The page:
In just over 24 hours the polls will have closed, and the fun will begin. The nation will have chosen, but unless the polls are very badly wrong it won’t be clear what the nation has chosen. The fact is, until we get the first key constituency results we’re not going to have the slightest inkling how the election has unfolded – and really it comes down to three key questions:
- Have the SNP swept the board in Scotland? It is likely that they will advance, but if Labour prove adept at holding on to their seats, Ed Miliband’s bargaining hand is potentially much stronger. I for one suspect that if the option is on the table for a Lib-Lab majority coalition, the two parties would jump at it with both feet – but that will only happen if the SNP advance falls far short of their current polling projections.
- Will the Lib Dem vote hold up? Their vote is certainly going to collapse – I am absolutely certain that it will do so in east Oxford – but where they have a sitting MP (and that MP is staying on) it will be interesting to see how well they hold on. If the night is a disaster for them, it may well be a sign the Tories have done enough to win the tranche of Lib/Con marginals they failed to take in 2010. If they’re doing better than the polls, they may well be in a strong position despite their collapse in support.
- Will the UKIP bubble burst? This is the biggest variable. So far the UKIP share of the opinion polls has stayed stubbornly at 13%. It is assumed (not necessarily a given, but certainly probable) that a large number of these UKIP identifiers would otherwise have voted Conservative. If they conclude in the quiet of the voting booth tomorrow that they dare not take the risk, then the Conservative vote share might prove substantively higher than the opinion polls are suggesting. If it holds up however, then the Conservatives can probably wave goodbye to any hope of a clear majority.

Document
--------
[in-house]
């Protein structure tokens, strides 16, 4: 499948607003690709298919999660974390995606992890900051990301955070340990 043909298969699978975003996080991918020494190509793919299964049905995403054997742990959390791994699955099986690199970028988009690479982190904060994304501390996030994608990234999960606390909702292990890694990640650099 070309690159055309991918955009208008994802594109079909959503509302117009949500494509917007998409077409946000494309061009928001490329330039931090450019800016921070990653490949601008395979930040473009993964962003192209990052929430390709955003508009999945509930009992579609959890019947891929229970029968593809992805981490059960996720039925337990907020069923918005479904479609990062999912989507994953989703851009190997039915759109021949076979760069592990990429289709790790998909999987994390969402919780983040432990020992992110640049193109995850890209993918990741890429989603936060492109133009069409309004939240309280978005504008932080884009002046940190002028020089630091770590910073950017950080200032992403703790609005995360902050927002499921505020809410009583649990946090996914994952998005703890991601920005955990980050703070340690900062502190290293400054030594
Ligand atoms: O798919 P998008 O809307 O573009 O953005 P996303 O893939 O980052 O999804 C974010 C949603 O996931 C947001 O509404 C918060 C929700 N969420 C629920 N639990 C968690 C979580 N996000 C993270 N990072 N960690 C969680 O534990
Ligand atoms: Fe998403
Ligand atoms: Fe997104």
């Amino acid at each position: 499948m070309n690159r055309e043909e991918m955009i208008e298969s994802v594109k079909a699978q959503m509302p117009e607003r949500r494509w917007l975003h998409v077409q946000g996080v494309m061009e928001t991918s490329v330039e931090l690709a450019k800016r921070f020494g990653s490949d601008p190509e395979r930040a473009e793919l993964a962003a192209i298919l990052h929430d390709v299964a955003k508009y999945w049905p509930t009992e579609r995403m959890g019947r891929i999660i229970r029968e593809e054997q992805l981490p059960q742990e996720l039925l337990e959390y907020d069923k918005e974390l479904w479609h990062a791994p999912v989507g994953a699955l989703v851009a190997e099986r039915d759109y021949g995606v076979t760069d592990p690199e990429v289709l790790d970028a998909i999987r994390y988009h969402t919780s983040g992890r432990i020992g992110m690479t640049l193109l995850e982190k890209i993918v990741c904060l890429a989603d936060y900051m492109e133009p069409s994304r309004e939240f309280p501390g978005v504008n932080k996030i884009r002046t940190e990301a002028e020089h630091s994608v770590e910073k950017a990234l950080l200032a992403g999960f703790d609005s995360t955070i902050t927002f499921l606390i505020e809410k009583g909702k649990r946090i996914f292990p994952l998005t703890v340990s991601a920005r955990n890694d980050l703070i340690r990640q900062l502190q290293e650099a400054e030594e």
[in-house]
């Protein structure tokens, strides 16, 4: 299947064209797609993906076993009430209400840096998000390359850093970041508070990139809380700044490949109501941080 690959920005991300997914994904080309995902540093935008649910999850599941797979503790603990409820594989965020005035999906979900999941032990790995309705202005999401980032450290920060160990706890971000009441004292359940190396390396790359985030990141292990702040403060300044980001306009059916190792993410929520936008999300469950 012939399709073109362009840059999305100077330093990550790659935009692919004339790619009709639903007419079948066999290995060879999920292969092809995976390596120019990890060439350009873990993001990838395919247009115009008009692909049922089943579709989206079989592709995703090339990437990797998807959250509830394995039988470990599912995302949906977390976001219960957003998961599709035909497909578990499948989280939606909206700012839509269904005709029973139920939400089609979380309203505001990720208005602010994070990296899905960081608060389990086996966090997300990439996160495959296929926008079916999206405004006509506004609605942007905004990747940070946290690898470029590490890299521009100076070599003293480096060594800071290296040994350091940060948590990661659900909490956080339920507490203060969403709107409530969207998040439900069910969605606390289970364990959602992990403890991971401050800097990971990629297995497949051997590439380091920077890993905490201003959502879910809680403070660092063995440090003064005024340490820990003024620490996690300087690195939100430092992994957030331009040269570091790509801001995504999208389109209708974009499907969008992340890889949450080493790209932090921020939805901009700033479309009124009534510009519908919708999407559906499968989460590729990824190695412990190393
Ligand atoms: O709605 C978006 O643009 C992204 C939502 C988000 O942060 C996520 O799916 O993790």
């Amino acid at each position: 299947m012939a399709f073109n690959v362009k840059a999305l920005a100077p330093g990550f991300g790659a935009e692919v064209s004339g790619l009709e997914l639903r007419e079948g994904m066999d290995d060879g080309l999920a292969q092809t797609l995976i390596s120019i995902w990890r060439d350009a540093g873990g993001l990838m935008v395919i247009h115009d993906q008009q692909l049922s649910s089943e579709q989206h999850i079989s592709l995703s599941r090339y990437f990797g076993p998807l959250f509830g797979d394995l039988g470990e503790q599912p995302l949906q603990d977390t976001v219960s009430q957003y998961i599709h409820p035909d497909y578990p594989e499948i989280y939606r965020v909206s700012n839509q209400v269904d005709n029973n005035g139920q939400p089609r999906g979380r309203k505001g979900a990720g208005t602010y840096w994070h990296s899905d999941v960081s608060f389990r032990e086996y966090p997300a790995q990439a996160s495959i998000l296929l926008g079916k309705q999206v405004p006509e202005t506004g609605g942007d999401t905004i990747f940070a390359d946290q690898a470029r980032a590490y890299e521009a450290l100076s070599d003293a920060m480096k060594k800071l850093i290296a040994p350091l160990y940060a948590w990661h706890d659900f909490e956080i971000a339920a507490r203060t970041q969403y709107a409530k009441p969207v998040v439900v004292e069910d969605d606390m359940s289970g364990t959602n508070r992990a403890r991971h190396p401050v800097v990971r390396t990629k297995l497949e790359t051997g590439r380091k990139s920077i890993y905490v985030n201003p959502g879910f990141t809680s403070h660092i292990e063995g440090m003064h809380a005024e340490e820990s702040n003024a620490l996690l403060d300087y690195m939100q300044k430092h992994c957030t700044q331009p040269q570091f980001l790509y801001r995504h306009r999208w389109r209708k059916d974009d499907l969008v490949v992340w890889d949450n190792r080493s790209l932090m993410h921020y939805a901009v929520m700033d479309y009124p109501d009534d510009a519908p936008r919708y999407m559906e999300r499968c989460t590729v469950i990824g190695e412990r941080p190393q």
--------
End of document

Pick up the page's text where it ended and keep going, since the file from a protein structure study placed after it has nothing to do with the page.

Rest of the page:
In deference to the opinion pollsters, who frankly have had the second most horrible job of this election (after all the poor souls actually standing for office) they are quick to remind us that there are too many variables to accurately predict the outcome – they are stressing they are making projections (ie. this is what the result would be based on current polls) rather than predictions – they aren’t any more confident than the rest of us. And top of the list is the assumption that the SNP have Scotland bought and paid for – I certainly expect them to advance, and I think the main parties have a lot to learn from how the SNP energise their supporters – but it is not a given! Every vote really is going to matter – and I have unashamedly urged readers to vote Conservative wherever they live, because in such an uncertain environment it is the only way to ensure the continuation of a government with a coherent plan for the economy.
That said – I would now like to sketch out two scenarios, which show that regardless of the outcome, there is work to be done, and we all need to be ready to stand up and pitch in.
In scenario one, we have a badly hung parliament, where at least two parties (or at worst, more than three!) are required to form a majority government. It will be hellish for the MPs, but more importantly it means our electorate will be fractured beyond all recognition. The task then will be for parties, activists and voters to learn how to adapt to the new political reality – and not least to divine if this is a short term tremor, or a long term shift. In either event, in the chaos there is an opportunity to shape the future of British politics, and that shape will be determined by those who show up – whether for good or for ill.
In scenario two, the Conservatives win a majority, or close enough to a majority to safely govern for the foreseeable future. First of all, there is no way Labour can win a majority – the SNP are doing too well in Scotland, and the Conservatives too well in England. The best Ed Miliband can hope for is to reach a deal with the Lib Dems. Secondly – even if I wake up on Friday to find (to my intense relief) Britain has stayed with the Cameron government, the battle is not won. This election campaign has been fraught, grisly, and notable for the failure of not just the parties, but even the pundits and the voters to reach beyond their core support. There is a huge opportunity for any party and politician brave enough not simply to rise above the demonisation that has arisen in political life, but to stand up to it. I touched on this theme a few months ago – that basic respect has left public life. There is a gap in British political life for someone who has the integrity to stand firmly and unashamedly for their principles, but treat their opponents respectfully.
That is why the result of tomorrow’s poll is only the beginning – the real work begins on Friday morning.